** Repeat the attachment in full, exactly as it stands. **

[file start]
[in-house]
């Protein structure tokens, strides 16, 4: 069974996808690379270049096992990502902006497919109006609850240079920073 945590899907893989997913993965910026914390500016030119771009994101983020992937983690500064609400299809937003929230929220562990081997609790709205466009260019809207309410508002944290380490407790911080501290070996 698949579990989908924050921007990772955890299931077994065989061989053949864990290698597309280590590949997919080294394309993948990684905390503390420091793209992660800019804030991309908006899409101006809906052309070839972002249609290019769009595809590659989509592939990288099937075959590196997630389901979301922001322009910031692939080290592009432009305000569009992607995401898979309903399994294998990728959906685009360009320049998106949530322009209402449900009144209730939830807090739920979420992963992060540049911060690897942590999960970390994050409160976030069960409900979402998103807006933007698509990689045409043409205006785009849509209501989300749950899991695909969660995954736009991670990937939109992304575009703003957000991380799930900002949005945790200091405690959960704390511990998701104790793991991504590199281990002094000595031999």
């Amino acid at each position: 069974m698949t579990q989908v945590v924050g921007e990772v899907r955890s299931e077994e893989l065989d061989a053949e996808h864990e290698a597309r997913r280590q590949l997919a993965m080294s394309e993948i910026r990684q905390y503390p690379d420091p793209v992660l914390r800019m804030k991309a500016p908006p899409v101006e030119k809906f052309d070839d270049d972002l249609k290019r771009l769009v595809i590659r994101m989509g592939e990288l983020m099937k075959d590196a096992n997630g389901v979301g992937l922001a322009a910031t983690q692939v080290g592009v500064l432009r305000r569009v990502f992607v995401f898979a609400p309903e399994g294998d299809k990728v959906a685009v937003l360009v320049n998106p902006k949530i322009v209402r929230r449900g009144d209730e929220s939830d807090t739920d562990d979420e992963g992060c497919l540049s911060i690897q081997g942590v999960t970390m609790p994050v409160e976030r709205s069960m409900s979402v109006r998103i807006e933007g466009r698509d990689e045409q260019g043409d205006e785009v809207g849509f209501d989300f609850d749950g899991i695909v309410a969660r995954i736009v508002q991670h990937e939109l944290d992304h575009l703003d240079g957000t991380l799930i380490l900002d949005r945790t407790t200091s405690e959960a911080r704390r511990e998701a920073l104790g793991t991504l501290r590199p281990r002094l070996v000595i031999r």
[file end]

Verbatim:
[in-house]
């Protein structure tokens, strides 16, 4: 069974996808690379270049096992990502902006497919109006609850240079920073 945590899907893989997913993965910026914390500016030119771009994101983020992937983690500064609400299809937003929230929220562990081997609790709205466009260019809207309410508002944290380490407790911080501290070996 698949579990989908924050921007990772955890299931077994065989061989053949864990290698597309280590590949997919080294394309993948990684905390503390420091793209992660800019804030991309908006899409101006809906052309070839972002249609290019769009595809590659989509592939990288099937075959590196997630389901979301922001322009910031692939080290592009432009305000569009992607995401898979309903399994294998990728959906685009360009320049998106949530322009209402449900009144209730939830807090739920979420992963992060540049911060690897942590999960970390994050409160976030069960409900979402998103807006933007698509990689045409043409205006785009849509209501989300749950899991695909969660995954736009991670990937939109992304575009703003957000991380799930900002949005945790200091405690959960704390511990998701104790793991991504590199281990002094000595031999």
């Amino acid at each position: 069974m698949t579990q989908v945590v924050g921007e990772v899907r955890s299931e077994e893989l065989d061989a053949e996808h864990e290698a597309r997913r280590q590949l997919a993965m080294s394309e993948i910026r990684q905390y503390p690379d420091p793209v992660l914390r800019m804030k991309a500016p908006p899409v101006e030119k809906f052309d070839d270049d972002l249609k290019r771009l769009v595809i590659r994101m989509g592939e990288l983020m099937k075959d590196a096992n997630g389901v979301g992937l922001a322009a910031t983690q692939v080290g592009v500064l432009r305000r569009v990502f992607v995401f898979a609400p309903e399994g294998d299809k990728v959906a685009v937003l360009v320049n998106p902006k949530i322009v209402r929230r449900g009144d209730e929220s939830d807090t739920d562990d979420e992963g992060c497919l540049s911060i690897q081997g942590v999960t970390m609790p994050v409160e976030r709205s069960m409900s979402v109006r998103i807006e933007g466009r698509d990689e045409q260019g043409d205006e785009v809207g849509f209501d989300f609850d749950g899991i695909v309410a969660r995954i736009v508002q991670h990937e939109l944290d992304h575009l703003d240079g957000t991380l799930i380490l900002d949005r945790t407790t200091s405690e959960a911080r704390r511990e998701a920073l104790g793991t991504l501290r590199p281990r002094l070996v000595i031999r």